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A Magazine for Sheffield

Benjamin Zephaniah "People are trying to separate us by nationality"

Ahead of his appearance with The Revolutionary Minds at the Leadmill this month, we chat to the dub poet about live performance, protest and "true anarchy".

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Benjamin Zephaniah is one of Britain's best loved writers, broadcasters and musicians. Born in Birmingham, his career took off in the 1980s after moving to London in his early twenties and performing dub poetry across the capital.

Since then, Zephaniah has published books, poetry and prose for children and adults, and worked with some of the biggest names in music, including The Wailers, Sinéad O'Connor and Sheffield's own Toddla T. We caught up with him ahead of his live show at The Leadmill on 21 June for Migration Matters Festival.

What can people expect from your live show at The Leadmill?

It's modern reggae, very danceable and heavy on the bass. You can't have reggae without bass. It's a Benjamin Zephaniah gig, so there's lots of social commentary, poetry set to music. It's modern dub poetry in the true sense.

Your performance is part of the Migration Matters Festival in Sheffield, which celebrates the contribution of migrants to British society. What do you think the atmosphere is like for people who have a history of migration in the UK?

It can be pretty negative at times. I remember being in Sheffield many years ago, when the city announced itself as one of the first Cities of Sanctuary for refugees, which I thought was absolutely great. It says, 'Look, I know things are tough for us, but things are worse for you, so we welcome you into our family.'

I remember going back to Birmingham and wanting them to do the same. The strange thing is, if you look at Britain, almost everyone here came from somewhere else. We should be proud that we take people from all over the world and we help them feel British.

You've been involved in poetry, music and activism for decades. What are the lessons younger activists can learn from your experience of being involved in campaigns in the 1980s?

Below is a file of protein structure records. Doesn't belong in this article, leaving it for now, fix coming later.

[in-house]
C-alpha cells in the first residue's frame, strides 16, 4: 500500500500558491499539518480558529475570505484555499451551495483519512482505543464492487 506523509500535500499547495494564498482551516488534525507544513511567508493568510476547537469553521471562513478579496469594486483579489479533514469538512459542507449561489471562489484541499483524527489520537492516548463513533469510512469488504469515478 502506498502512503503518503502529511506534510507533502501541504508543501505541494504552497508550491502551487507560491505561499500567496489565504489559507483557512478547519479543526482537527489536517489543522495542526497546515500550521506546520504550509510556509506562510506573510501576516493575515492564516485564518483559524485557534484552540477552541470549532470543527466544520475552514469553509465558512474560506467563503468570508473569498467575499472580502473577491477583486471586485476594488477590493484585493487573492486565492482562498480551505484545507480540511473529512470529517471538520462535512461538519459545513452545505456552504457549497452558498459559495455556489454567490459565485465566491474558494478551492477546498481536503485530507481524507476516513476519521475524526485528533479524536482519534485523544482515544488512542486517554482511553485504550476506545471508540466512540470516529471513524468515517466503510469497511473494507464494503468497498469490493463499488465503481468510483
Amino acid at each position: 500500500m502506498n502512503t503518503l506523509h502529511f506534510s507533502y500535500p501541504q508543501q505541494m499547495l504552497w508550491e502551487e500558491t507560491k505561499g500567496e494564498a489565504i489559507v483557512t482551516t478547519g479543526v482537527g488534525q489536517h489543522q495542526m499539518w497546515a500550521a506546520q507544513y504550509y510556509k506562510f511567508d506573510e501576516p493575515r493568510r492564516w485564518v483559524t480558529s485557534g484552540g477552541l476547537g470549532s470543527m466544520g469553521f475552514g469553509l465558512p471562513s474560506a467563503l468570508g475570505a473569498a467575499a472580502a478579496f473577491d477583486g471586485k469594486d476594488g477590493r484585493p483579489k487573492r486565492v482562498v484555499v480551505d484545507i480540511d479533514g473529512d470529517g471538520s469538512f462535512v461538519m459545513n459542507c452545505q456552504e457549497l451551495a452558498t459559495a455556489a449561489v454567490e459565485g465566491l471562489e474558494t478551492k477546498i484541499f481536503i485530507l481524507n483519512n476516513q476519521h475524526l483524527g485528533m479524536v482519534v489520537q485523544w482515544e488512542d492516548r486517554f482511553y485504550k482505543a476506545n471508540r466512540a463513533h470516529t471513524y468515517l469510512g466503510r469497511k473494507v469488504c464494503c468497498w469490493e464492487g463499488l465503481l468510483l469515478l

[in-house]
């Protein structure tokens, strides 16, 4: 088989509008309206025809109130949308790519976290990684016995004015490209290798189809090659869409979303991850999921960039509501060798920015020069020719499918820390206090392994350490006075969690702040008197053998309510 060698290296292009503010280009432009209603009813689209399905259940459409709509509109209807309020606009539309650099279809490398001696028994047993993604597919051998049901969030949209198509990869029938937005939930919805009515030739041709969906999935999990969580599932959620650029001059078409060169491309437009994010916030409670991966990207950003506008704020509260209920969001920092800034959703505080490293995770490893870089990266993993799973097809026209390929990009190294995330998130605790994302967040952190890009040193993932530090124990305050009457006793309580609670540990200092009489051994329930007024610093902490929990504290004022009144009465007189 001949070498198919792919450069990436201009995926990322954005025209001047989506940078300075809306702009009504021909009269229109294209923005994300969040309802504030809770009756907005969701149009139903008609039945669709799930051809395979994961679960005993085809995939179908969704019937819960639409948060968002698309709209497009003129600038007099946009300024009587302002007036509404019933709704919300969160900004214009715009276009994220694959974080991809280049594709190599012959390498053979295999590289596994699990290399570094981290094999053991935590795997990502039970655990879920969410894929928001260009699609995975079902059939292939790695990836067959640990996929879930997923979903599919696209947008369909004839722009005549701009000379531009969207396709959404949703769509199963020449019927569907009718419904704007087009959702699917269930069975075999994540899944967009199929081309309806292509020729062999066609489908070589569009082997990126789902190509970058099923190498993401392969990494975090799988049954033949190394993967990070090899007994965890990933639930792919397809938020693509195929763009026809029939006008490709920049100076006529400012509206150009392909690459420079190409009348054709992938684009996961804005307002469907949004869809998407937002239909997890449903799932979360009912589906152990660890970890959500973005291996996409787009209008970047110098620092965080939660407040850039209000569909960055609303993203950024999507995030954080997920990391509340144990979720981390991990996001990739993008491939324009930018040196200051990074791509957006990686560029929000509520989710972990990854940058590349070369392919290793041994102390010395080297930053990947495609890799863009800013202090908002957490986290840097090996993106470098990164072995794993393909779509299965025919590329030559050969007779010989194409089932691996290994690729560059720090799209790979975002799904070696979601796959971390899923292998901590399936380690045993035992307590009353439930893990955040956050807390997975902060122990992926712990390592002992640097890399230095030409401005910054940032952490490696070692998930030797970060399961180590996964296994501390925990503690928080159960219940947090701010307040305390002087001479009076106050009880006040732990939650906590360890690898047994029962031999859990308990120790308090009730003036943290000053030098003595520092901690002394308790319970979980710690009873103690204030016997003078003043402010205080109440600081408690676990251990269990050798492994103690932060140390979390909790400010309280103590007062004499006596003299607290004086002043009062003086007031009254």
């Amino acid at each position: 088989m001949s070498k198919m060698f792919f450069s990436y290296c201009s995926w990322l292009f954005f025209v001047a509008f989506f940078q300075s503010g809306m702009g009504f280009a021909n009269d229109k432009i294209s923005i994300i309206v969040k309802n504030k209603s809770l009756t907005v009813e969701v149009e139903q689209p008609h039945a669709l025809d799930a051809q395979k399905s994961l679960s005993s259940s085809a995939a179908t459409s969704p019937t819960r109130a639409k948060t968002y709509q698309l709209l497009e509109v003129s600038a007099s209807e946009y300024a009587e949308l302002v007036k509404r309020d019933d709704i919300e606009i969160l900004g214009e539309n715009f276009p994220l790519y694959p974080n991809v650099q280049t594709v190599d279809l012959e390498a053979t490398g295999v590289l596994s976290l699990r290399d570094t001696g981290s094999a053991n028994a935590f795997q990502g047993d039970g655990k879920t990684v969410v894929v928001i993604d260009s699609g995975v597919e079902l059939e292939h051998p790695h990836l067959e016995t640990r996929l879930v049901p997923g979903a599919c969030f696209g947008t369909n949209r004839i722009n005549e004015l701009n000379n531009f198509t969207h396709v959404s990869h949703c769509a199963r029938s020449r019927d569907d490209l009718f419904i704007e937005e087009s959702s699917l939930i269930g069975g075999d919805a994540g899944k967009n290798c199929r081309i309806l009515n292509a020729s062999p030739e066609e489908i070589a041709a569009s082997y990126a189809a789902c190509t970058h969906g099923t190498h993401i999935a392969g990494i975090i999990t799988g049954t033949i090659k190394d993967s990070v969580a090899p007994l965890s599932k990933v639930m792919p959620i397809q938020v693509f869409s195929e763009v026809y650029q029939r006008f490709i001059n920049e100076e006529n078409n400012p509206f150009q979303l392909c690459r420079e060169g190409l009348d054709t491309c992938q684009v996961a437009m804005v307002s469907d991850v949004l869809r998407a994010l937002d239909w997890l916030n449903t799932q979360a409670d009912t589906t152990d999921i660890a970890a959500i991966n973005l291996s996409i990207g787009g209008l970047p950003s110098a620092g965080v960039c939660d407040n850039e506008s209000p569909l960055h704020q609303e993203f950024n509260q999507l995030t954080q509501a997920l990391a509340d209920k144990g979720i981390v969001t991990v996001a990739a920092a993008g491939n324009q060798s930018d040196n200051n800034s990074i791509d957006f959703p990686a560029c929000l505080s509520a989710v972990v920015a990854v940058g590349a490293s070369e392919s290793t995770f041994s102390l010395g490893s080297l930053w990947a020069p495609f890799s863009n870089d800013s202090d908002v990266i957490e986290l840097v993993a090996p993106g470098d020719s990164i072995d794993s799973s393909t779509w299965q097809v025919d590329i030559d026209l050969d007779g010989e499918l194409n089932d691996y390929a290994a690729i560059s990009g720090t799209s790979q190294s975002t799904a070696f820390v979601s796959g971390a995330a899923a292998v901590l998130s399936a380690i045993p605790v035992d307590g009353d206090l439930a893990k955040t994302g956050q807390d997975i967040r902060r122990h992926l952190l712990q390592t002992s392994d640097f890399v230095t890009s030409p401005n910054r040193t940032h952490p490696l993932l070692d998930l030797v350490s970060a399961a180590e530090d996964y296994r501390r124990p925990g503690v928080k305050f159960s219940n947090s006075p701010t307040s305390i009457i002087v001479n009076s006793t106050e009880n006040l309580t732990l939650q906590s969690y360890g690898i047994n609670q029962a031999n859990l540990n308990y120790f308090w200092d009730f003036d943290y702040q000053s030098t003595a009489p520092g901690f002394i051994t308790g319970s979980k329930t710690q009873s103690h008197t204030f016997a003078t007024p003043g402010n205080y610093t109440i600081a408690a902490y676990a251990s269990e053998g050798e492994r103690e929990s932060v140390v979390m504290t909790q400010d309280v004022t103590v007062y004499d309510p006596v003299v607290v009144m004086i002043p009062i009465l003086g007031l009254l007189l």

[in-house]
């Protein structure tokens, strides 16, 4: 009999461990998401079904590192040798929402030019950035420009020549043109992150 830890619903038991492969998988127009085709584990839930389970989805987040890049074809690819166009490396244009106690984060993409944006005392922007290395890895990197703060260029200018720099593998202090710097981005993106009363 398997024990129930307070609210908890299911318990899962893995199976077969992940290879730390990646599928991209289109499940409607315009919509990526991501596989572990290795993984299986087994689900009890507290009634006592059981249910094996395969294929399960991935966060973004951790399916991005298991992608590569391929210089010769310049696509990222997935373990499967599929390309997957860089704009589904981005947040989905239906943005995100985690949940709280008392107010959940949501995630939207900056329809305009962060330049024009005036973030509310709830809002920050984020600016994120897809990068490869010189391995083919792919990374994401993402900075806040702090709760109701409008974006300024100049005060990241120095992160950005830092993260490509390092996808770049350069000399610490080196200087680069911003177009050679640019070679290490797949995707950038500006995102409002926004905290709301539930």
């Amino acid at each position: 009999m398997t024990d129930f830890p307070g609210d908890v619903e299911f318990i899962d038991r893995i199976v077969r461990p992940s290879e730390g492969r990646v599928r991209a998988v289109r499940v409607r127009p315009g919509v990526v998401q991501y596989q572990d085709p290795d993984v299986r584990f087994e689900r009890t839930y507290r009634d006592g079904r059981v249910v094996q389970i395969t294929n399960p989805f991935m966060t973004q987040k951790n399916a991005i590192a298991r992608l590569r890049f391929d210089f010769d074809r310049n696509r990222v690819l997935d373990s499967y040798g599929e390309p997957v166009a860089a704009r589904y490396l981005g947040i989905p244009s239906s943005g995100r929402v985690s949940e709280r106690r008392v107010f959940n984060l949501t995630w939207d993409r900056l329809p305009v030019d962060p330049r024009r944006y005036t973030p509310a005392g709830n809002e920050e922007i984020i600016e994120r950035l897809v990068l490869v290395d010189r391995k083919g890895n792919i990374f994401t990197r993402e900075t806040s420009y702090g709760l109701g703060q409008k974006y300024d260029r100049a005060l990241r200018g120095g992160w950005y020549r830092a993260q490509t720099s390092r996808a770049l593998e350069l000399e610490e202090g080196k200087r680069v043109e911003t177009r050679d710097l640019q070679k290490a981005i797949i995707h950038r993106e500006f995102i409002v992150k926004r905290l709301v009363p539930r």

A lesson the younger generation could learn from is that taking to the streets is still important. People are trying to separate us by nationality. There's a lot more flag waving now than there was when I was young. I think a lot of young people are starting to understand that actually borders are fake, nationality is fake. We are humans. If we were attacked by aliens from outer space, we wouldn't want to protect our patch of Sheffield or Birmingham, we'd want to protect the planet. We are all one.

What do you think are the stories we need to be telling ourselves and other people to help revolutionise Britain?

Getting in touch with ourselves is one of the most important things we can do. I really believe that we've lost confidence in what we can do. Humankind has been here for thousands of years. For most of those years we have been without government. But you tell people about anarchism now and they always say, 'What would we do without a government?' It's a lack of confidence.

Some people hear the word 'anarchy' and imagine what the media calls anarchy, which is people going crazy in the streets. True anarchy is just people taking control of their lives at a grassroots level, and not leaving it in the control of people who live a hundred miles away in London. What I propose is going back to the principle that we can sort things out ourselves. We don't need experts on 'us'. We need to have confidence in our spirituality.

Learn more

Benjamin Zephaniah & The Revolutionary Minds come to The Leadmill on 21 June 2019.

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